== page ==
Leaning Tower Of Pole Beans

green bean trellis support, how to support a green bean trellis

I stepped onto my deck to take a look at the garden and thought my eyes were deceiving me.  Was the pole bean teepee trellis was leaning?  Shielding my eyes, I squinted to get a better view.  I was still unsure, so I headed toward the garden.  I found the leaning tower of pole beans.  The weight of the vines was pushing the teepee trellis forward. It looked as if it could tumble anytime.  


I had to find a quick remedy, oh what to do.  I noticed the extra t-posts leaning on the wood fencing and ran to grab one and stuck it in the ground inside the teepee.  Now how do I tie this baby to the t-post.  I notice a lone tie on the gate of the garden and ran to grab it.  My strategy pays off, I leave a few ties scattered around the garden just in case I have to tie up a plant.  I pushed the teepee back praying that it wouldn’t fall apart and tied the t-post to the back of the teepee.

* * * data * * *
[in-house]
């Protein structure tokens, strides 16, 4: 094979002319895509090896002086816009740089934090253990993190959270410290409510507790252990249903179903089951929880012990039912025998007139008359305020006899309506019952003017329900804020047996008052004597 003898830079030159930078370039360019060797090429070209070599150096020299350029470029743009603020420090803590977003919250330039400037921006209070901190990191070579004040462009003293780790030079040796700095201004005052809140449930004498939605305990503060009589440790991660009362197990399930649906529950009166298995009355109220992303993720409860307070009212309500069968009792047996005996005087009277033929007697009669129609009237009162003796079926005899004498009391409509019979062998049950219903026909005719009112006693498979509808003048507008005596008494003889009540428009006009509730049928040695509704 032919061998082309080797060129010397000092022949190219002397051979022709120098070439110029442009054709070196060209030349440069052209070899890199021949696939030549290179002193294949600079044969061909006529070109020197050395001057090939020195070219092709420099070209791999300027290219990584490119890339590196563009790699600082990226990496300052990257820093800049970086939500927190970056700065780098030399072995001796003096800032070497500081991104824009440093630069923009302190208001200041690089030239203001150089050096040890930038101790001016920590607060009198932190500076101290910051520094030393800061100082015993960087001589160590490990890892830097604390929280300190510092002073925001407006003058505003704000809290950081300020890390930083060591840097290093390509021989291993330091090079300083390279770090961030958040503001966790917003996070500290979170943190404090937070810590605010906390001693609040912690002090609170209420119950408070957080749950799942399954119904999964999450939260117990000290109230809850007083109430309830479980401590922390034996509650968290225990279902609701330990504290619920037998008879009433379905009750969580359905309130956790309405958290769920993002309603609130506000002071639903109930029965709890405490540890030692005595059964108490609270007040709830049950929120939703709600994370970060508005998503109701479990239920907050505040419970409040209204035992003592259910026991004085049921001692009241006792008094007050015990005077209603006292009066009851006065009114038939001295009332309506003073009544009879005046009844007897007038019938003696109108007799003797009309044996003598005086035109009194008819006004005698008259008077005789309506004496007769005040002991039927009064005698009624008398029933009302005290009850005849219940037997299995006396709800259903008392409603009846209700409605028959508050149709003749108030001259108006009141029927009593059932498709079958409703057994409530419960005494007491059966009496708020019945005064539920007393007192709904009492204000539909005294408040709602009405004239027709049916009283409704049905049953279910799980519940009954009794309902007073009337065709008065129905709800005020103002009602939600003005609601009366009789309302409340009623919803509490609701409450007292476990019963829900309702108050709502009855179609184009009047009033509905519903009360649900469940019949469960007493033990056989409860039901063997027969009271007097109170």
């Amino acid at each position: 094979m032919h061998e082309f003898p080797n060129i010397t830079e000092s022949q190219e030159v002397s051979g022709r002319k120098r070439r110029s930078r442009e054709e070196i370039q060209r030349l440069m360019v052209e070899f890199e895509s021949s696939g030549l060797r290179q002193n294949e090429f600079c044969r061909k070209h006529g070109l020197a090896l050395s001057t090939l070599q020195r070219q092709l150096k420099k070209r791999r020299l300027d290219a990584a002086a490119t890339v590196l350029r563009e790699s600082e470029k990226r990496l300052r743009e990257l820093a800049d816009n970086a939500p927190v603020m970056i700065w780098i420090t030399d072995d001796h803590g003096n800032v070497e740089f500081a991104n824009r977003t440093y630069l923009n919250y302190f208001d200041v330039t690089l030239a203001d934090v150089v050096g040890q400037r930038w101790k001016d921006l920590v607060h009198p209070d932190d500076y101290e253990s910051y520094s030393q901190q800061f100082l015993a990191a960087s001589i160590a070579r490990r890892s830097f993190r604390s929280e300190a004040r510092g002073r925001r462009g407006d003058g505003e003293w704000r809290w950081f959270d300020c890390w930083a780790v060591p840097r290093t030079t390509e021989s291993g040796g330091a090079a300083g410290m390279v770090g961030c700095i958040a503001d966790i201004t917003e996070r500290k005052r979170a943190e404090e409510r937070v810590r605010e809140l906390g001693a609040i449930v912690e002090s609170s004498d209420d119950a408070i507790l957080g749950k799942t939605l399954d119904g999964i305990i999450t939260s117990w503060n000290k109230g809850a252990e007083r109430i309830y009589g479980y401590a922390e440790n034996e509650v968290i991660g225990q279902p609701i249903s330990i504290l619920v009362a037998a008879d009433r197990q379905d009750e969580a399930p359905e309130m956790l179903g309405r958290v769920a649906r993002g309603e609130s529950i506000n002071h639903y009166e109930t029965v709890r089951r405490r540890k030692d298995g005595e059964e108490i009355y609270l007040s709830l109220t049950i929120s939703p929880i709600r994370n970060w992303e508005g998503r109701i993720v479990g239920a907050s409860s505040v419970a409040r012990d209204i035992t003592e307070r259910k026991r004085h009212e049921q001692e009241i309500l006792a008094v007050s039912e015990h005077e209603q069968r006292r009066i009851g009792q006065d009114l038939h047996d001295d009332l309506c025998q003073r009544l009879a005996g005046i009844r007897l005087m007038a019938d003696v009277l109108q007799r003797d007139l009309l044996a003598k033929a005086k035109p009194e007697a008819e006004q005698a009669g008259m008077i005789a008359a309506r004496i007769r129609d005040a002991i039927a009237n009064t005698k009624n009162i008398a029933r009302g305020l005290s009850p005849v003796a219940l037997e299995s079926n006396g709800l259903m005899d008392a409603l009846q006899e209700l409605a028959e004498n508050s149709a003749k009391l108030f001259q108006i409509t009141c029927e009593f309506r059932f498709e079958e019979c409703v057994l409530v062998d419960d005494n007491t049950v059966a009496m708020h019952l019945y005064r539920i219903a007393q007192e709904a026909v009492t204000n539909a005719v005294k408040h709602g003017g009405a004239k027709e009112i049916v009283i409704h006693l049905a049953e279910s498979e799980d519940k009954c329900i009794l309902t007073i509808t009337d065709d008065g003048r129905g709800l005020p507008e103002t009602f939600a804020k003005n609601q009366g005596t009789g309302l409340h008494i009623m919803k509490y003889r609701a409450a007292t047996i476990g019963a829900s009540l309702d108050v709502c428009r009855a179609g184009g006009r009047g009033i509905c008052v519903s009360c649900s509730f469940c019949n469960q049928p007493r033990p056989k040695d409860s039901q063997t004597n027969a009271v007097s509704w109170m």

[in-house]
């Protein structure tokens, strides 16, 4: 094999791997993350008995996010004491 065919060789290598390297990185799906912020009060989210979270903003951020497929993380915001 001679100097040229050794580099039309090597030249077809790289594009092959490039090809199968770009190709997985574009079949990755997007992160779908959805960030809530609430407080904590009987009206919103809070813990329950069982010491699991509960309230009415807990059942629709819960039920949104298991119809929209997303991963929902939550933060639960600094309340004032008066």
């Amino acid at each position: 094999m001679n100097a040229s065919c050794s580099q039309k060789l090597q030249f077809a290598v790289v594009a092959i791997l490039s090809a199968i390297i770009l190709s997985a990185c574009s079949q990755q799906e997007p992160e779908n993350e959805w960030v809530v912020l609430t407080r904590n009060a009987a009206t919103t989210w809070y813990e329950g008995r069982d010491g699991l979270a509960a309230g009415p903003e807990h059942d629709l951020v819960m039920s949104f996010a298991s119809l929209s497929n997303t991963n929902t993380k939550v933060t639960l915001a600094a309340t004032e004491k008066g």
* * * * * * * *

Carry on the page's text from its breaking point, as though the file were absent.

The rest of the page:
It is saved, and now stands erect.  Thankfully, it looks just like it did when I imaged it being covered with the vines and beans exploding on the plants.   

The weather in my area has been quite cool for July.  If we don’t get hotter weather soon my garden may end up being a display of greenery with no produce.  We are barely getting into the 80’s here in zone 6B.  I have tons of tomatoes, but they’re not very big and ripening slowly.  I have only harvested 1 tomato, 1 cucumber, a few squash and that has been the extent of it.  

This time of year, I’m praying for somebody, anybody to take zucchini off my hands. I have tons of cukes for pickles and salads, but not this year.  I’m now praying for 100 degree days in August so I can produce tons of fresh veggies.  

Check out this post on how to build the pole bean teepee, and be sure to incorporate this remedy into your set-up before the vines add weigh.